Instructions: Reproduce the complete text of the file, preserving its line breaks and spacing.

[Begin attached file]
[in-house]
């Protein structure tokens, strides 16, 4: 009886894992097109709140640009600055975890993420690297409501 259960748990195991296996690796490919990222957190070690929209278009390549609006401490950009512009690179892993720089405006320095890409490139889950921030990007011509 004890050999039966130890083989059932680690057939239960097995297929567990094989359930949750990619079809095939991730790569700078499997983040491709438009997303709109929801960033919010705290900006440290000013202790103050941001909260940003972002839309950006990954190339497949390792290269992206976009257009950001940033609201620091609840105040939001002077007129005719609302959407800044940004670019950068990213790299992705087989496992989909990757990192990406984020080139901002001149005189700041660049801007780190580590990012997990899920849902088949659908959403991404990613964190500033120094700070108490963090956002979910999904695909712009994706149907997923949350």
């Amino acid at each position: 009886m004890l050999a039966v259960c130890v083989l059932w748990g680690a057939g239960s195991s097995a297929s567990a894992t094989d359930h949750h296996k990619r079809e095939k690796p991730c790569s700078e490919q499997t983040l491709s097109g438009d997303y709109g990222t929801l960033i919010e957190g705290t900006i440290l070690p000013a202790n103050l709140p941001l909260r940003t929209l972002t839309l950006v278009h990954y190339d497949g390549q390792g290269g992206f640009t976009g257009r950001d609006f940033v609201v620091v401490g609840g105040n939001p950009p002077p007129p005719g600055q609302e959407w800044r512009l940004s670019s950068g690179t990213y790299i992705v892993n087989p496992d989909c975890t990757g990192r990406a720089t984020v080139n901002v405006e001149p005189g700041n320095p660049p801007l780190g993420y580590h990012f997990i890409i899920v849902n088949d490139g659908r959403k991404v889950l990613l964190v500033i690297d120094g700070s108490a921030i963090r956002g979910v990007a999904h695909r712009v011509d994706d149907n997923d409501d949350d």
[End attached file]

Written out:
[in-house]
């Protein structure tokens, strides 16, 4: 009886894992097109709140640009600055975890993420690297409501 259960748990195991296996690796490919990222957190070690929209278009390549609006401490950009512009690179892993720089405006320095890409490139889950921030990007011509 004890050999039966130890083989059932680690057939239960097995297929567990094989359930949750990619079809095939991730790569700078499997983040491709438009997303709109929801960033919010705290900006440290000013202790103050941001909260940003972002839309950006990954190339497949390792290269992206976009257009950001940033609201620091609840105040939001002077007129005719609302959407800044940004670019950068990213790299992705087989496992989909990757990192990406984020080139901002001149005189700041660049801007780190580590990012997990899920849902088949659908959403991404990613964190500033120094700070108490963090956002979910999904695909712009994706149907997923949350």
């Amino acid at each position: 009886m004890l050999a039966v259960c130890v083989l059932w748990g680690a057939g239960s195991s097995a297929s567990a894992t094989d359930h949750h296996k990619r079809e095939k690796p991730c790569s700078e490919q499997t983040l491709s097109g438009d997303y709109g990222t929801l960033i919010e957190g705290t900006i440290l070690p000013a202790n103050l709140p941001l909260r940003t929209l972002t839309l950006v278009h990954y190339d497949g390549q390792g290269g992206f640009t976009g257009r950001d609006f940033v609201v620091v401490g609840g105040n939001p950009p002077p007129p005719g600055q609302e959407w800044r512009l940004s670019s950068g690179t990213y790299i992705v892993n087989p496992d989909c975890t990757g990192r990406a720089t984020v080139n901002v405006e001149p005189g700041n320095p660049p801007l780190g993420y580590h990012f997990i890409i899920v849902n088949d490139g659908r959403k991404v889950l990613l964190v500033i690297d120094g700070s108490a921030i963090r956002g979910v990007a999904h695909r712009v011509d994706d149907n997923d409501d949350d």